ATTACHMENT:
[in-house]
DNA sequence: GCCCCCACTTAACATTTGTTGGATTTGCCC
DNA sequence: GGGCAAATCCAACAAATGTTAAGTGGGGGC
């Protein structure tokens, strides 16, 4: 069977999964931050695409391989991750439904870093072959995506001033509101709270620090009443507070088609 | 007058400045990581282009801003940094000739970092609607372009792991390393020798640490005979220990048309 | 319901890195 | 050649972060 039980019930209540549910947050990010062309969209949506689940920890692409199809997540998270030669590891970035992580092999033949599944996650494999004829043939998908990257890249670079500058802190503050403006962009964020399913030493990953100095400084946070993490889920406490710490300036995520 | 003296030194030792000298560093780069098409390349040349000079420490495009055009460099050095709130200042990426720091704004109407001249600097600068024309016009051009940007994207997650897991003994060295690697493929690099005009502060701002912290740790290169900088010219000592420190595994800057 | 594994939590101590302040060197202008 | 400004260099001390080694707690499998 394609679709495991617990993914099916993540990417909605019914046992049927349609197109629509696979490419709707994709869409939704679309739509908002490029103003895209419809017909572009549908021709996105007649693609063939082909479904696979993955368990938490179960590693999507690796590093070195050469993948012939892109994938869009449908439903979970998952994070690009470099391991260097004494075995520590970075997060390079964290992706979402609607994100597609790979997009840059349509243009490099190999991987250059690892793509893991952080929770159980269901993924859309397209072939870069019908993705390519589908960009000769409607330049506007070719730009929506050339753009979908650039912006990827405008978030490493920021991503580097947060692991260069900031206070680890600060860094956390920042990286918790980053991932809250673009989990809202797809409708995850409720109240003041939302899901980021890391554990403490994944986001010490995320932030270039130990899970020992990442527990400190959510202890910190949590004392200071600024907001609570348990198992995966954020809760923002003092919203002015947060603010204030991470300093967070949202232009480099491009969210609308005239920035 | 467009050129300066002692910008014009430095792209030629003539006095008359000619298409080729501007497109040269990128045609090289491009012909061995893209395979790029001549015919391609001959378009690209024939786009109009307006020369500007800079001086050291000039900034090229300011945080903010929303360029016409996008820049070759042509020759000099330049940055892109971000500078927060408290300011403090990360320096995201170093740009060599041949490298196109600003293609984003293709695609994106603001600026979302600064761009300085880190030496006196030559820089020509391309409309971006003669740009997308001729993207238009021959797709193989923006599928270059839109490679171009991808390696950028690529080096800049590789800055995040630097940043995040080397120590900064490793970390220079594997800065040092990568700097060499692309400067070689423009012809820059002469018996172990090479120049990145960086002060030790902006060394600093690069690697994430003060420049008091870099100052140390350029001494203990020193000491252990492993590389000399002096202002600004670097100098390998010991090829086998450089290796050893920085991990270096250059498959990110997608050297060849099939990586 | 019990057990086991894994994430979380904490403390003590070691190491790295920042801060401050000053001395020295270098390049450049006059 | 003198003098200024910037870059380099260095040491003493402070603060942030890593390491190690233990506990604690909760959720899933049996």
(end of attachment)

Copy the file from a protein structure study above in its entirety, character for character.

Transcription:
[in-house]
DNA sequence: GCCCCCACTTAACATTTGTTGGATTTGCCC
DNA sequence: GGGCAAATCCAACAAATGTTAAGTGGGGGC
């Protein structure tokens, strides 16, 4: 069977999964931050695409391989991750439904870093072959995506001033509101709270620090009443507070088609 | 007058400045990581282009801003940094000739970092609607372009792991390393020798640490005979220990048309 | 319901890195 | 050649972060 039980019930209540549910947050990010062309969209949506689940920890692409199809997540998270030669590891970035992580092999033949599944996650494999004829043939998908990257890249670079500058802190503050403006962009964020399913030493990953100095400084946070993490889920406490710490300036995520 | 003296030194030792000298560093780069098409390349040349000079420490495009055009460099050095709130200042990426720091704004109407001249600097600068024309016009051009940007994207997650897991003994060295690697493929690099005009502060701002912290740790290169900088010219000592420190595994800057 | 594994939590101590302040060197202008 | 400004260099001390080694707690499998 394609679709495991617990993914099916993540990417909605019914046992049927349609197109629509696979490419709707994709869409939704679309739509908002490029103003895209419809017909572009549908021709996105007649693609063939082909479904696979993955368990938490179960590693999507690796590093070195050469993948012939892109994938869009449908439903979970998952994070690009470099391991260097004494075995520590970075997060390079964290992706979402609607994100597609790979997009840059349509243009490099190999991987250059690892793509893991952080929770159980269901993924859309397209072939870069019908993705390519589908960009000769409607330049506007070719730009929506050339753009979908650039912006990827405008978030490493920021991503580097947060692991260069900031206070680890600060860094956390920042990286918790980053991932809250673009989990809202797809409708995850409720109240003041939302899901980021890391554990403490994944986001010490995320932030270039130990899970020992990442527990400190959510202890910190949590004392200071600024907001609570348990198992995966954020809760923002003092919203002015947060603010204030991470300093967070949202232009480099491009969210609308005239920035 | 467009050129300066002692910008014009430095792209030629003539006095008359000619298409080729501007497109040269990128045609090289491009012909061995893209395979790029001549015919391609001959378009690209024939786009109009307006020369500007800079001086050291000039900034090229300011945080903010929303360029016409996008820049070759042509020759000099330049940055892109971000500078927060408290300011403090990360320096995201170093740009060599041949490298196109600003293609984003293709695609994106603001600026979302600064761009300085880190030496006196030559820089020509391309409309971006003669740009997308001729993207238009021959797709193989923006599928270059839109490679171009991808390696950028690529080096800049590789800055995040630097940043995040080397120590900064490793970390220079594997800065040092990568700097060499692309400067070689423009012809820059002469018996172990090479120049990145960086002060030790902006060394600093690069690697994430003060420049008091870099100052140390350029001494203990020193000491252990492993590389000399002096202002600004670097100098390998010991090829086998450089290796050893920085991990270096250059498959990110997608050297060849099939990586 | 019990057990086991894994994430979380904490403390003590070691190491790295920042801060401050000053001395020295270098390049450049006059 | 003198003098200024910037870059380099260095040491003493402070603060942030890593390491190690233990506990604690909760959720899933049996």